The Botanical Research Institute of Texas held a ceremonial kickoff for the George C. and Sue W. Sumner Molecular and Structural Laboratory last week. Rendering courtesy of BRIT.
Aug. 10, 2018
The Botanical Research Institute of Texas, known for its world-class plant collection, will soon be able to dive deep into a plant's DNA.
BRIT board members and donors gathered Thursday for a ceremonial reveal of what will become the George C. and Sue W. Sumner Molecular and Structural Laboratory under construction in Fort Worth.
“The need for the lab and its creation stems from an overlooked truth - all of our lives depend on plants,” said Ed Schneider, BRIT’s executive director.
BRIT already houses the largest herbarium in Texas. The new state-of-the-art lab will allow researchers to add another dimension to their plant bank as they continue to catalog them.
BRIT botanist Alejandra Vasco, shown with BRIT board member James C. Estill, briefed visitors on the lab's capabilities on Thursday. Courtesy of BRIT.
While scientists have long examined the outer structure of plants for clues to their relationships, today scientists use DNA as an additional tool to understand how and whether plants are related. This is especially important when dealing with endangered plants.
“We can study a plant species from Fort Worth and that same plant species in Dallas and compare their DNA to see if they’re the same, if they share genes, or if they are different,” said Alejandra Vasco, BRIT botanist. "This can help determine its rarity."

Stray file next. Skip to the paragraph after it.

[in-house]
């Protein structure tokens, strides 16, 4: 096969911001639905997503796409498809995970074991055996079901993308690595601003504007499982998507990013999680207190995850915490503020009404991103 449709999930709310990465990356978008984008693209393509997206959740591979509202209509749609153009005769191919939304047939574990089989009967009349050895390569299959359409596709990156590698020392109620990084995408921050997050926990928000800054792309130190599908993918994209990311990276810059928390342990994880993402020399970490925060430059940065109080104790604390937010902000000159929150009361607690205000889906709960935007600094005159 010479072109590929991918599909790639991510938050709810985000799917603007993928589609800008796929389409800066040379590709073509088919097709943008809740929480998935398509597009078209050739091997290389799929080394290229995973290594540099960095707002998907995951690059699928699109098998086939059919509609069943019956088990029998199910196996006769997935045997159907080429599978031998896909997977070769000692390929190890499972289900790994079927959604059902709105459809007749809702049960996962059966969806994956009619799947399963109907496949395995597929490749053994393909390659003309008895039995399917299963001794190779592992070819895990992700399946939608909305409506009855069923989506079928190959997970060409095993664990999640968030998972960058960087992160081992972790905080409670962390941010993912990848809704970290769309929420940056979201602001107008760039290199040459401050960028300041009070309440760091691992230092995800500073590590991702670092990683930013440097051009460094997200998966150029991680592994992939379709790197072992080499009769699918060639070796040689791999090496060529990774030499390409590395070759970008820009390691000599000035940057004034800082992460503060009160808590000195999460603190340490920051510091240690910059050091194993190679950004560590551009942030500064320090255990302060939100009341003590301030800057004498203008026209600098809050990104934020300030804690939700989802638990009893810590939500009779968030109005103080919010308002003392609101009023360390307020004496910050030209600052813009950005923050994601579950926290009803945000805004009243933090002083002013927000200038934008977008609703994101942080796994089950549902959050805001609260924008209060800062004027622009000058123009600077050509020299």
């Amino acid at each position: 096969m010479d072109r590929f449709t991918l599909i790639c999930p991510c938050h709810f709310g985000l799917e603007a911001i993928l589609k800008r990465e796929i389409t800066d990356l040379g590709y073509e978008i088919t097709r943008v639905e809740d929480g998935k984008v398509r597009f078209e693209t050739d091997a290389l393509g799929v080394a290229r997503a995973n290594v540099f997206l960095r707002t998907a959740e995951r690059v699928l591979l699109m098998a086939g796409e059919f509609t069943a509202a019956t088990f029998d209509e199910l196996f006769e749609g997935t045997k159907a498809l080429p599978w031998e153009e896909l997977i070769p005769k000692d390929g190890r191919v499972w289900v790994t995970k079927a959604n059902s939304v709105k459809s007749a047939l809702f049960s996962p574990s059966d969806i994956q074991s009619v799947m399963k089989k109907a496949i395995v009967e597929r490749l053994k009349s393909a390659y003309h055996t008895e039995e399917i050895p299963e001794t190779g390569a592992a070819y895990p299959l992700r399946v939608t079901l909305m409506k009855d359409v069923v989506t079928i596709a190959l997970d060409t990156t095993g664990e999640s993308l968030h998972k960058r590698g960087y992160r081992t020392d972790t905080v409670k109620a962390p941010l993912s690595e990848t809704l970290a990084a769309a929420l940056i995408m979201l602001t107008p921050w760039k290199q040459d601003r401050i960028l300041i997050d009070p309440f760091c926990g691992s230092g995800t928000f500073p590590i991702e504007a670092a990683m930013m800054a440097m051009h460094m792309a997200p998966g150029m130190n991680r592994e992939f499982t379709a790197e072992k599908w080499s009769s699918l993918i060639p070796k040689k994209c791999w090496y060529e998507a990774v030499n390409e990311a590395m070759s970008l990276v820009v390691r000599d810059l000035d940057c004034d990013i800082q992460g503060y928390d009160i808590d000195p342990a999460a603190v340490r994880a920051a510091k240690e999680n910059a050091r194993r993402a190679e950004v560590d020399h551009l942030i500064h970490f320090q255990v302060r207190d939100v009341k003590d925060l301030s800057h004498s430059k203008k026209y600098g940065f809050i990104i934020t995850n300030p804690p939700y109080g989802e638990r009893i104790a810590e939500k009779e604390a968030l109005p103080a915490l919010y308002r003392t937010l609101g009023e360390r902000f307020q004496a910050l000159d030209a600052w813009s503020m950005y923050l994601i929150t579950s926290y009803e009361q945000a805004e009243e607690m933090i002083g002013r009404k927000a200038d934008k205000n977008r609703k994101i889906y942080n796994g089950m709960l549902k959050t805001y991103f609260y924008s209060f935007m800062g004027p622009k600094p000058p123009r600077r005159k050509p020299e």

Prospective university-related projects include creating a DNA and genome bank of Texas plant species for conservation, assessing the genetic diversity of rare and endangered Texas plant populations to prevent their extinction, comparing genome diversity in crop plants and their wild relatives for plant breeding, sampling the genomes of plant communities to understand ecosystem functions and discovering gene function for plant development, disease-resistance, and adaptation.
BRIT will also be partnering with Texas Parks and Wildlife Department to identify and protect rare and endangered native Texas plants.
The lab facility, expected to be completed in the fall, is located on the first floor across from the herbarium. Large windows will give visitors the ability to observe work being conducted by researchers and students.
“This new multi-purpose molecular and structural laboratory adds unique dimension and depth to BRIT’s research and education programs in plant systematics, or the biological classification of plants,” says Schneider.